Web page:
“While Canadians are normally sensitive to the threat of American-owned companies, the sale of this ‘national institution’ to an American hamburger company did not seem to affect Tim Hortons’ link to national mythology at all,” Toronto historian Steve Penfold told the Ottawa Citizen. “I think we feel a certain pride that we are exporting a bit of our culture to the US. It’s the reverse of the usual.”
Despite a sluggish start for the new Tim Hortons outlets in the US, they soon gained momentum. By the year 2000, Tim Hortons posted six consecutive quarters of double-digit growth and accounted for one-quarter to one-third of parent company Wendy’s earnings. Four years later, Tim Hortons accounted for 44% of Wendy’s second-quarter profits.
The Split with Wendy’s
Almost ten years after the merger, there was immense pressure building to separate. Officially, Wendy’s cited increased competition between the two brands as the reason for the split. Tim Hortons had been incorporating lunch menu items, and this was eating into Wendy’s business. However, the real driving force behind the move was a group of investors who wanted the stronger Tim Horton’s branch to thrive independently – significant investors Peter May and Nelson Pelz were two leaders of this faction.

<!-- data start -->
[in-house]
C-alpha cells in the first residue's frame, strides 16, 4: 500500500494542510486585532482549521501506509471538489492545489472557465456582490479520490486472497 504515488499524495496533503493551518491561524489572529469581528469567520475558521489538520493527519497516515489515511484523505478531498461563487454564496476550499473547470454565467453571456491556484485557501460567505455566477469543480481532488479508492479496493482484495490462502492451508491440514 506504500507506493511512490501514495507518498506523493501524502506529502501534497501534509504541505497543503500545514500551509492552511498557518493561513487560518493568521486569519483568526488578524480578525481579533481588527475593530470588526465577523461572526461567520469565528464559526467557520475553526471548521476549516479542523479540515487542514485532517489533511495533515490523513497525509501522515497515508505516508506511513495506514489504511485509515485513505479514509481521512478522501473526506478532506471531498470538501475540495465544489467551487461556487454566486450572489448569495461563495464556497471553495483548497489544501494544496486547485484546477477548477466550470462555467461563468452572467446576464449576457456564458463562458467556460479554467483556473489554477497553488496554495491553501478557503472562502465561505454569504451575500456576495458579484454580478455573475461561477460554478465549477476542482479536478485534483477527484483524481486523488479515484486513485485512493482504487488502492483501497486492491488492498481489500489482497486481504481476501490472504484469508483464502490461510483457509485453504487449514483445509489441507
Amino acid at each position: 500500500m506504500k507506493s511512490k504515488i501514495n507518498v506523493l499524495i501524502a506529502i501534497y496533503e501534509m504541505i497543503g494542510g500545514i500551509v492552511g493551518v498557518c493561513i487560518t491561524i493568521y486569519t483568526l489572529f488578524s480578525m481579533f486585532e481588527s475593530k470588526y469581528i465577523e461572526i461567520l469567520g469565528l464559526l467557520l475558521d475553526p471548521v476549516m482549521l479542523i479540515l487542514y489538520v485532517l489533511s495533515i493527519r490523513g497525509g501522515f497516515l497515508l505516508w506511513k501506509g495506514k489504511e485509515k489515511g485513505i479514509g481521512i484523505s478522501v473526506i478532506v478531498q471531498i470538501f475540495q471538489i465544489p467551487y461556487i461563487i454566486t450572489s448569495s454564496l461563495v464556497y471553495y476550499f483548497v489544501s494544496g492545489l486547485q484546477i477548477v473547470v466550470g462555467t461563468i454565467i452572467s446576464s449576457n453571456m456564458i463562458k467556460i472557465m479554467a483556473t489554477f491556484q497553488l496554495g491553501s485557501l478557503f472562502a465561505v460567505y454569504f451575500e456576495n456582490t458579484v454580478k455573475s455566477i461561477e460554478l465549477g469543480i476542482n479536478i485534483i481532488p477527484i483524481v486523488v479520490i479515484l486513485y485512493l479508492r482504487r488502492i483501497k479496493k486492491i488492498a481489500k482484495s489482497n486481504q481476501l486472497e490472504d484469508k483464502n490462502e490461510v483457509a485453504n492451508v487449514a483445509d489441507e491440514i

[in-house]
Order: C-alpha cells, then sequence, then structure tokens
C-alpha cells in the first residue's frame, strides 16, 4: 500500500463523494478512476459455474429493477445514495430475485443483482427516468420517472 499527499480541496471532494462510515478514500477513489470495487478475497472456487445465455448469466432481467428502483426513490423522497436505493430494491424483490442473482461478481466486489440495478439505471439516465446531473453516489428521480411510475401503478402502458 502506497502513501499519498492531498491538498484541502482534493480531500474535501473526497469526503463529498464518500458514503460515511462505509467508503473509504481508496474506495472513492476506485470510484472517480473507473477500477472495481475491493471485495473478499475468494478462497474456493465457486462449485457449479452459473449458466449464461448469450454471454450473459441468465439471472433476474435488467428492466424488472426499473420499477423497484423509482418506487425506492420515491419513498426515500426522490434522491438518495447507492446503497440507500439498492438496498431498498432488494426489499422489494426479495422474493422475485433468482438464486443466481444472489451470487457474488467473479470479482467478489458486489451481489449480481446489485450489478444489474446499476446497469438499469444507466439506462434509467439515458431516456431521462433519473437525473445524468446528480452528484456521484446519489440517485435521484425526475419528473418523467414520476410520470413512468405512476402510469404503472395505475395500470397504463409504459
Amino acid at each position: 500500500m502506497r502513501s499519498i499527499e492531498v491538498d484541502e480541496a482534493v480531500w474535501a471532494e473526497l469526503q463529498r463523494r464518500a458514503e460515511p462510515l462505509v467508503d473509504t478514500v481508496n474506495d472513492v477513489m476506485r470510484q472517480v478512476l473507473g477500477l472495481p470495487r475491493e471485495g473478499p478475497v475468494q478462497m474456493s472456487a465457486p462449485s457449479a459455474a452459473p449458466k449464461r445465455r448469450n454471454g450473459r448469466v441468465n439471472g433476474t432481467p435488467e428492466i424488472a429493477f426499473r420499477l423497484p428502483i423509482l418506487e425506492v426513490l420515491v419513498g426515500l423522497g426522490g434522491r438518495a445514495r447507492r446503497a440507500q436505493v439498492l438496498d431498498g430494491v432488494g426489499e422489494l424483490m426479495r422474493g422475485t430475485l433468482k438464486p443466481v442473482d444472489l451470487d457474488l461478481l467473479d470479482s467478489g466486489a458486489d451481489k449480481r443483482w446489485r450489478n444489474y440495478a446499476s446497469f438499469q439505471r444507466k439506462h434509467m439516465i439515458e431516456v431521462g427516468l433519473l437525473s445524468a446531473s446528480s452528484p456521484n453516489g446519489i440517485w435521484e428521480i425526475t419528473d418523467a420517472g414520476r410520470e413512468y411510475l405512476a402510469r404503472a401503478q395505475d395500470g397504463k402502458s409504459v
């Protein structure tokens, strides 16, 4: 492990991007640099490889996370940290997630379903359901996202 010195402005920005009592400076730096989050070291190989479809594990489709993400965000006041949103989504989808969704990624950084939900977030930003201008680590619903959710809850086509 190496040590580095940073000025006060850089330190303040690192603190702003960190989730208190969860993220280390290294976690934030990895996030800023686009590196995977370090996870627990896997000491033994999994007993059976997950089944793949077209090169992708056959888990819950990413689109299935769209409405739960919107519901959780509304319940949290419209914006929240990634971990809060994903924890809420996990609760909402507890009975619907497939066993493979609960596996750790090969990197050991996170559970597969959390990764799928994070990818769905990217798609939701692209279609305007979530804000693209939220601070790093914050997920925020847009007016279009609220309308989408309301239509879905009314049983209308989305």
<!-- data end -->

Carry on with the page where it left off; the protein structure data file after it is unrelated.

On March 24th, 2006, shares of Tim Hortons sold in an IPO for a price of $27 per share. The IPO raised more than $700 million on the first day alone. For the next three years, the company would be based in Delaware until eventually moved back to Oakville Ontario, Canada in a 2009 corporate restructuring.
In 2013, Tim Horton’s could not have been in better shape. The company reported $794 million in revenue and $111 million in profit in one quarter alone. They had more than 4300 stores around the world, the majority being in Canada. They had rebounded from a tenuous experience with an American burger giant, assumedly something they wouldn’t try again.
Enter the Burger King